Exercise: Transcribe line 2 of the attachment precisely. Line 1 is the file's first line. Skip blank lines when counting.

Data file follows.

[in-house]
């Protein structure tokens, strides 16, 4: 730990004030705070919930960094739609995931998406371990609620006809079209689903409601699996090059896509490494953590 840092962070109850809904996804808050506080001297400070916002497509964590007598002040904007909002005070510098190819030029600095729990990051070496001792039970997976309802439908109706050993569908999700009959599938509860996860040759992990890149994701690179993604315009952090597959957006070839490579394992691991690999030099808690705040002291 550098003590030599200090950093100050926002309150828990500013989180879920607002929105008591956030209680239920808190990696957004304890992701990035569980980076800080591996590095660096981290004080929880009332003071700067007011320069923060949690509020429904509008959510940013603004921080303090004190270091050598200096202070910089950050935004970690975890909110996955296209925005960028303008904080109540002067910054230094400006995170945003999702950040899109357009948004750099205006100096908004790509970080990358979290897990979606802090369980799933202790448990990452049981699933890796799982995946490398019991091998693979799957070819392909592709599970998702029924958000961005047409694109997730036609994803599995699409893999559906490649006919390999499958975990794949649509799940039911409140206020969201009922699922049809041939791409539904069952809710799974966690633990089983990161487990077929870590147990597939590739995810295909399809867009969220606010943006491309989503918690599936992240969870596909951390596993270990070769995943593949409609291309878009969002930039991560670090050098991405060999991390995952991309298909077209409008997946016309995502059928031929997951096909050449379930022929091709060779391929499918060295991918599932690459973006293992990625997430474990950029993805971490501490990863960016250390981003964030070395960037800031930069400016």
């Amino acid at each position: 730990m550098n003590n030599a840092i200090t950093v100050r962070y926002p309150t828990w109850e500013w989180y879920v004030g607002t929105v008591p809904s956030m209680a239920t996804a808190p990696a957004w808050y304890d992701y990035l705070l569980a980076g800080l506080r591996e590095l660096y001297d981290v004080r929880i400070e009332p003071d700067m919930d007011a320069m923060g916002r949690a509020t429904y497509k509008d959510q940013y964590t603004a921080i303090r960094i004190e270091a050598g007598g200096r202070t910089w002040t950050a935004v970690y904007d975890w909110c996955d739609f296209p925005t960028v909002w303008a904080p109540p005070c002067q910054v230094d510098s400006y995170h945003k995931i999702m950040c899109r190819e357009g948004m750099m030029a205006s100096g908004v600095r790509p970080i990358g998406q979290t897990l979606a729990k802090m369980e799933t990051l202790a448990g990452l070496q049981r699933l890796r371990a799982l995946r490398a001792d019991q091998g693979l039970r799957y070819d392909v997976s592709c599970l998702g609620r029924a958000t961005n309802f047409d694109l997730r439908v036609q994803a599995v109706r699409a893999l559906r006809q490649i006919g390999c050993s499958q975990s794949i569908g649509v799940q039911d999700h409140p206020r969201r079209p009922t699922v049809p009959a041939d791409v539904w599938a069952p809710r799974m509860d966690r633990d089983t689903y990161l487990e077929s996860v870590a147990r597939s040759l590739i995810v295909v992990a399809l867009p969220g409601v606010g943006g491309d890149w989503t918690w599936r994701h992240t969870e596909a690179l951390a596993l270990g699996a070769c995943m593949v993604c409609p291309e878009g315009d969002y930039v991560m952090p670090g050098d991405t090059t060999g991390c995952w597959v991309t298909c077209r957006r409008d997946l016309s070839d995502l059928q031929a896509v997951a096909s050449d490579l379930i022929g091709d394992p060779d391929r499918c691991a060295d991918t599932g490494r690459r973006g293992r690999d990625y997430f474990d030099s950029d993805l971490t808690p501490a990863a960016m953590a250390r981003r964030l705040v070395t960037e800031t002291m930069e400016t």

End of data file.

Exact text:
């Protein structure tokens, strides 16, 4: 730990004030705070919930960094739609995931998406371990609620006809079209689903409601699996090059896509490494953590 840092962070109850809904996804808050506080001297400070916002497509964590007598002040904007909002005070510098190819030029600095729990990051070496001792039970997976309802439908109706050993569908999700009959599938509860996860040759992990890149994701690179993604315009952090597959957006070839490579394992691991690999030099808690705040002291 550098003590030599200090950093100050926002309150828990500013989180879920607002929105008591956030209680239920808190990696957004304890992701990035569980980076800080591996590095660096981290004080929880009332003071700067007011320069923060949690509020429904509008959510940013603004921080303090004190270091050598200096202070910089950050935004970690975890909110996955296209925005960028303008904080109540002067910054230094400006995170945003999702950040899109357009948004750099205006100096908004790509970080990358979290897990979606802090369980799933202790448990990452049981699933890796799982995946490398019991091998693979799957070819392909592709599970998702029924958000961005047409694109997730036609994803599995699409893999559906490649006919390999499958975990794949649509799940039911409140206020969201009922699922049809041939791409539904069952809710799974966690633990089983990161487990077929870590147990597939590739995810295909399809867009969220606010943006491309989503918690599936992240969870596909951390596993270990070769995943593949409609291309878009969002930039991560670090050098991405060999991390995952991309298909077209409008997946016309995502059928031929997951096909050449379930022929091709060779391929499918060295991918599932690459973006293992990625997430474990950029993805971490501490990863960016250390981003964030070395960037800031930069400016």